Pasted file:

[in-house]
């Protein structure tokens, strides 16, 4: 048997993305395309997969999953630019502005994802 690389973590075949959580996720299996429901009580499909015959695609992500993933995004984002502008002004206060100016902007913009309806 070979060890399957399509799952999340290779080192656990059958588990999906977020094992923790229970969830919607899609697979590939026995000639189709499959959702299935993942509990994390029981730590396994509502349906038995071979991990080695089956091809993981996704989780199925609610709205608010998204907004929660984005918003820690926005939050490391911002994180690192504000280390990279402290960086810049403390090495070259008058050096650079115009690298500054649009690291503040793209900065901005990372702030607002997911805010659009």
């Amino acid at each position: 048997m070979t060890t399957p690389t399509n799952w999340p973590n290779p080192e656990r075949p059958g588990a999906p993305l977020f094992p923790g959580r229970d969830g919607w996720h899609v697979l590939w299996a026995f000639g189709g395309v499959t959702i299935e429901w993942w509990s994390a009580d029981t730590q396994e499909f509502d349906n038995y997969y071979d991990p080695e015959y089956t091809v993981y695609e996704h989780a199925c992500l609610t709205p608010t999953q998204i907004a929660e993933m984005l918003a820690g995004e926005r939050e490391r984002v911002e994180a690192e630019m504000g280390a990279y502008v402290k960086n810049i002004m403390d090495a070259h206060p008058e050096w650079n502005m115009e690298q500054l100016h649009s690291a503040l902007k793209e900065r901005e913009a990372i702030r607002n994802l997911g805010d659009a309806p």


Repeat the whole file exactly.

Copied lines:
[in-house]
């Protein structure tokens, strides 16, 4: 048997993305395309997969999953630019502005994802 690389973590075949959580996720299996429901009580499909015959695609992500993933995004984002502008002004206060100016902007913009309806 070979060890399957399509799952999340290779080192656990059958588990999906977020094992923790229970969830919607899609697979590939026995000639189709499959959702299935993942509990994390029981730590396994509502349906038995071979991990080695089956091809993981996704989780199925609610709205608010998204907004929660984005918003820690926005939050490391911002994180690192504000280390990279402290960086810049403390090495070259008058050096650079115009690298500054649009690291503040793209900065901005990372702030607002997911805010659009």
């Amino acid at each position: 048997m070979t060890t399957p690389t399509n799952w999340p973590n290779p080192e656990r075949p059958g588990a999906p993305l977020f094992p923790g959580r229970d969830g919607w996720h899609v697979l590939w299996a026995f000639g189709g395309v499959t959702i299935e429901w993942w509990s994390a009580d029981t730590q396994e499909f509502d349906n038995y997969y071979d991990p080695e015959y089956t091809v993981y695609e996704h989780a199925c992500l609610t709205p608010t999953q998204i907004a929660e993933m984005l918003a820690g995004e926005r939050e490391r984002v911002e994180a690192e630019m504000g280390a990279y502008v402290k960086n810049i002004m403390d090495a070259h206060p008058e050096w650079n502005m115009e690298q500054l100016h649009s690291a503040l902007k793209e900065r901005e913009a990372i702030r607002n994802l997911g805010d659009a309806p």